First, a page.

Conclusions

Little information is currently available on the molecular triggers of chronic low-grade inflammation, a process that affects the function of most organs and tissues including the central nervous system and is involved in aging and neurodegeneration [41, 42].

RCOR is found in a complex with RE1-silencing transcription factor (REST), which plays a role in protecting the brain from age-related insults in animal models and a role in preservation of cognitive function and longevity in aging humans [14]. Taking into account the early downregulation of RCOR2 in the P8 mouse model of accelerated aging and neurodegeneration, further studies are warranted so as to examine whether the REST/RCOR complex is involved in the shorter lifespan of P8 mice as well as the role of RCOR2 in human cognition and longevity.

Our study indicates that neuroinflammation is a pathophysiological outcome of Rcor2 downregulation in the SAMP8 mice. The fact that Rcor2 and Il6 presented an opposite response after an inflammatory stimulus in hippocampus and in glial cells, suggests a possible interplay between the pathways involved in the regulation of both genes. This notion is reinforced by our data showing that Il6 gene is upregulated by Rcor2 knock down in astrocytes. Therefore, RCOR2 may represent a potential target for the prevention or treatment of age-related chronic inflammation and neurodegeneration.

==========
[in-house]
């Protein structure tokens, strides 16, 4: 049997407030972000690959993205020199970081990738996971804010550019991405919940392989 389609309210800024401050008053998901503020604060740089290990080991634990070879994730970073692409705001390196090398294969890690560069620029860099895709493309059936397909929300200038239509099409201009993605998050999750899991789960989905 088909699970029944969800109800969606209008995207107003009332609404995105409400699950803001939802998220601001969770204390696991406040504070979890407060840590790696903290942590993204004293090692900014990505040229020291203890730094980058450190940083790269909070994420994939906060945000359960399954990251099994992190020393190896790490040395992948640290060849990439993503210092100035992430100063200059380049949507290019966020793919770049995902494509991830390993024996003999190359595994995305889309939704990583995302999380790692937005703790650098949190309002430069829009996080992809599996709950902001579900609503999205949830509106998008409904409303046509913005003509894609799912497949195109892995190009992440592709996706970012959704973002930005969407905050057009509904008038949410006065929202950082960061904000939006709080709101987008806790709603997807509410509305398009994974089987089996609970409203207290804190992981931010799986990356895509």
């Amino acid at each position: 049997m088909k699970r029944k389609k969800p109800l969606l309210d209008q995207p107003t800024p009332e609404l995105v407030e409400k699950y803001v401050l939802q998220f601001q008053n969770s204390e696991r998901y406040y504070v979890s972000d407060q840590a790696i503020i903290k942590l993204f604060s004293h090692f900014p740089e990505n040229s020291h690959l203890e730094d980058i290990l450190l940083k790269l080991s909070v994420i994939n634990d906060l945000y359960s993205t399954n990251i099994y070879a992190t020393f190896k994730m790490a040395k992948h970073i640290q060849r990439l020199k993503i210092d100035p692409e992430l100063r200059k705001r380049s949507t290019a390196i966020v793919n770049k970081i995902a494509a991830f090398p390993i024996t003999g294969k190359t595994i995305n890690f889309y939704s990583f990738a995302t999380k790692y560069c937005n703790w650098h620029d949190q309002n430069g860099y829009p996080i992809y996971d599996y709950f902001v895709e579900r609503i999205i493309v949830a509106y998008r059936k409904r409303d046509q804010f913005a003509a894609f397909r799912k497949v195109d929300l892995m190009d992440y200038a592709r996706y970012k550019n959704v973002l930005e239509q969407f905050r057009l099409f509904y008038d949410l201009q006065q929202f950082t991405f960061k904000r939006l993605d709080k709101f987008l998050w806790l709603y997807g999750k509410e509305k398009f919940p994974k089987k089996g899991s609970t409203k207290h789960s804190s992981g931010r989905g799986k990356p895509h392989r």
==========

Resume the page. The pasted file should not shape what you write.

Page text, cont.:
Abbreviations

Rcor: 

REST corepressor

P8: 

senescence-accelerated prone 8 mouse

R1: 

senescence-accelerated resistant 1

LPS: 

lipopolysaccharide

IL: 

interleukin

Tnf-α

tumor necrosis factor

AD: 

Alzheimer’s disease

KDM1A: 

histone demethylase lysine-specific demethylase 1A

REST: 

RE1-silencing transcription factor

ESCs: 

embryonic stem cells

Ccl2

chemokine ligand 2

Mip1a

macrophage proinflammatory protein 1α

Cxcl

chemokine (C-X-C motif) ligands

NF-κB: 

nuclear factor kappa B

IFNγ: 

Interferon gamma

Rcor: 

REST corepressor

P8: 

senescence-accelerated prone 8 mouse

R1: 

senescence-accelerated resistant 1

LPS: 

lipopolysaccharide

IL: 

interleukin

Tnf-α

tumor necrosis factor

AD: 

Alzheimer’s disease

KDM1A: 

histone demethylase lysine-specific demethylase 1A